Did you inquire how many of the students at the traditional RSD High Schools are already in either the juvenile or adult justice system? (You might be surprised as to how many students are on probation, house arrest, and electronic monitoring.)

    Another factor, which is hidden are the number of students who because of NCLB attend regular classes because of “inclusion” but have medically diagnosed emotional and behavior disorders that may be regulated by prescription medication but do not take the required medication on a daily basis.

    As you can see open enrollment schools which take all kinds of students have all kinds of problems which the RSD has never really addressed nor really admitted because then it would have had to divert money from the pet projects of Vallas and now White!

  • Jeremy

    Mrs. Williams,

    Do you have the actual data sets? The ones you provided in the hyperlink only contain the same percentages included in your graphs, therefore there is no way to validate the data you are reporting.

    For example – 60% of Sojourner Truth students were suspended. Does that mean that 6 out of 10 students were suspended once? Does it mean that a few students were suspended a lot of times?

    Also what number are you using as a denominator? For those schools that are K-8 are you dividing by the whole school population or just the middle or lower school?


  • Jessica Williams


    Thanks so much for your comment. The data that I used came directly from the state.

    To suspension rates from Orleans Parish School Board governed schools and charters from 2005-2010, click here:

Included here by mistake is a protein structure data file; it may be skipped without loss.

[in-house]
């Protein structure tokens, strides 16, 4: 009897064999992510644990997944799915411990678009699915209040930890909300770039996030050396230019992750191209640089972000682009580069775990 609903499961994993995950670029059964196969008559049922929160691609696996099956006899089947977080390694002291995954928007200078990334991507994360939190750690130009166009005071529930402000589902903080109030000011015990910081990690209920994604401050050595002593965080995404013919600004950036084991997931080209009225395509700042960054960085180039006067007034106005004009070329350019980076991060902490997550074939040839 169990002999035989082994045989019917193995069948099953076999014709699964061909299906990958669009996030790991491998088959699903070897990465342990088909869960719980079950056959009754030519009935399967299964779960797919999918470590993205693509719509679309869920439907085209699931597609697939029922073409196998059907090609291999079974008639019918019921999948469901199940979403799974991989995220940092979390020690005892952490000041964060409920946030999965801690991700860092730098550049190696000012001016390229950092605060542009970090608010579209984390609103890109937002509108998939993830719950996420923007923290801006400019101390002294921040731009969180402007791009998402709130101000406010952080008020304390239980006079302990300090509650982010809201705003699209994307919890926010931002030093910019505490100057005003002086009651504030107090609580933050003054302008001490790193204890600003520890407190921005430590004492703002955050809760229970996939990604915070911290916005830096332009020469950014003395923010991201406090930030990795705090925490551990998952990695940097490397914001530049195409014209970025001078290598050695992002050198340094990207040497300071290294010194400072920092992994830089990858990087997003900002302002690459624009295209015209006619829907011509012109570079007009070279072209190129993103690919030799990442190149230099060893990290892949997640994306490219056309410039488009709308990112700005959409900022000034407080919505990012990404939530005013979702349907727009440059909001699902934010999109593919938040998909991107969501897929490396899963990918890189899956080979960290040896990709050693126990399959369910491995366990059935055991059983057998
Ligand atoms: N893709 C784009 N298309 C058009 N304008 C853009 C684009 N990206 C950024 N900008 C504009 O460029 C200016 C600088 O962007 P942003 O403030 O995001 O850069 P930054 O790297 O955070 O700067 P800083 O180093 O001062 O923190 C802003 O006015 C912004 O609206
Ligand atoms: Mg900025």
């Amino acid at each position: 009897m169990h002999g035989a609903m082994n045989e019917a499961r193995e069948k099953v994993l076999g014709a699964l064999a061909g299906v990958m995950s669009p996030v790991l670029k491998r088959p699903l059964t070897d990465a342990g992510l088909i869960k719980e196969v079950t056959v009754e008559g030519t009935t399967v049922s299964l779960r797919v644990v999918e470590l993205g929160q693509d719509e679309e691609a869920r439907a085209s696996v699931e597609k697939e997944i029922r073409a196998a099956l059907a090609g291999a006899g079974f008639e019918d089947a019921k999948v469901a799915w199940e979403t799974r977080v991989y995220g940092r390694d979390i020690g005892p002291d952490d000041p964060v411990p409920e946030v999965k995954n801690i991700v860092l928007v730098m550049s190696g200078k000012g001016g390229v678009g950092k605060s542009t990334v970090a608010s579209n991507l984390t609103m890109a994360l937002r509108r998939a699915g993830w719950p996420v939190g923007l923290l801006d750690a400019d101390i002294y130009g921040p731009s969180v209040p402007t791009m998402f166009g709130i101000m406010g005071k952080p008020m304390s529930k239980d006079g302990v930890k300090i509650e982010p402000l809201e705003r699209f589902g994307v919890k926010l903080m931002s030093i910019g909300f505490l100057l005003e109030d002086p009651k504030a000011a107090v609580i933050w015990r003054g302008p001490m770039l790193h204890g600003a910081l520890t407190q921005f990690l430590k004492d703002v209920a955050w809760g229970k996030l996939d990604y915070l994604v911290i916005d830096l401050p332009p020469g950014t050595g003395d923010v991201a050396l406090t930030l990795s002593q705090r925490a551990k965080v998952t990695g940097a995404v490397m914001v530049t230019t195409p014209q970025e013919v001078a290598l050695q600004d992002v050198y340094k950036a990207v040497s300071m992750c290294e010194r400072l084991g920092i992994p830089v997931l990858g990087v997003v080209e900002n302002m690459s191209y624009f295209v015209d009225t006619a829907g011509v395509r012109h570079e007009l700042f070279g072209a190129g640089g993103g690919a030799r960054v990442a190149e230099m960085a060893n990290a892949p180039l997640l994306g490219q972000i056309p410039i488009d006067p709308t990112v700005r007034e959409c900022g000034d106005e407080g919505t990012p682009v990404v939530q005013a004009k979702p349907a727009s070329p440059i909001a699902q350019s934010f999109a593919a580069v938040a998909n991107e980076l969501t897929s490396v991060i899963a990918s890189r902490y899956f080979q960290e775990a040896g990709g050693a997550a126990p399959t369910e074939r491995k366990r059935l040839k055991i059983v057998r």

To view RSD suspension rates from the same timeline, click here:

    To view Type 2 New Orleans charter schools, from the same timeline, click here:

    And finally, to view past reports from years beyond 2005, head to

    and click on the year under Archives that you desire, as well as the grouping of schools you want (RSD vs. Orleans Parish) They have suspensions and expulsions going all the way back to 1996.

    To answer your second question – the state does the figuring for you. They list the percentages and the way the schools are broken up. For example, the state treats Lusher Charter School (the elementary, middle, and high school) as one school, but it breaks up KIPP Central City Academy and KIPP Central City Primary. The only thing we did was sort it out highest to lowest, and round all the percentages to the nearest whole number, for convenience.

  • As with Positive Behavior Intervention and Support (PBIS) restorative practices (of which Restorative Justice is one practice) need to be implemented properly. I am aware of some programs that have the name of Restorative Justice, but are not in practice. Currently, a few Regional PBIS consortium are being introduced to restorative practices by trained practitioners. Follow up trainings and adequate mentoring are necessary for teachers and staff to become skilled. Once the skills are in place, it is like riding a bicycle. You keep getting better.

  • Trina L.

    I would be interested to know the percentages of first and second year teachers at those schools.

  • Bro Keith “X” Hudson

    This magazine forgot to mention that after the storm
    white-folks hi-jacked the school system, brought in Teach For Amerikkka, and discombobulated the school system into the mess it is today. Charters ain’t nothing but another level of governmental assisted that was done, when the U.S. Supreme Court desegregated the school system, and the government gave white-folks money to open up their own schools. This time, they used this “uncle-tom” negroes to avert the attention away from Racism. Using public money to privatize schools.

  • Former teacher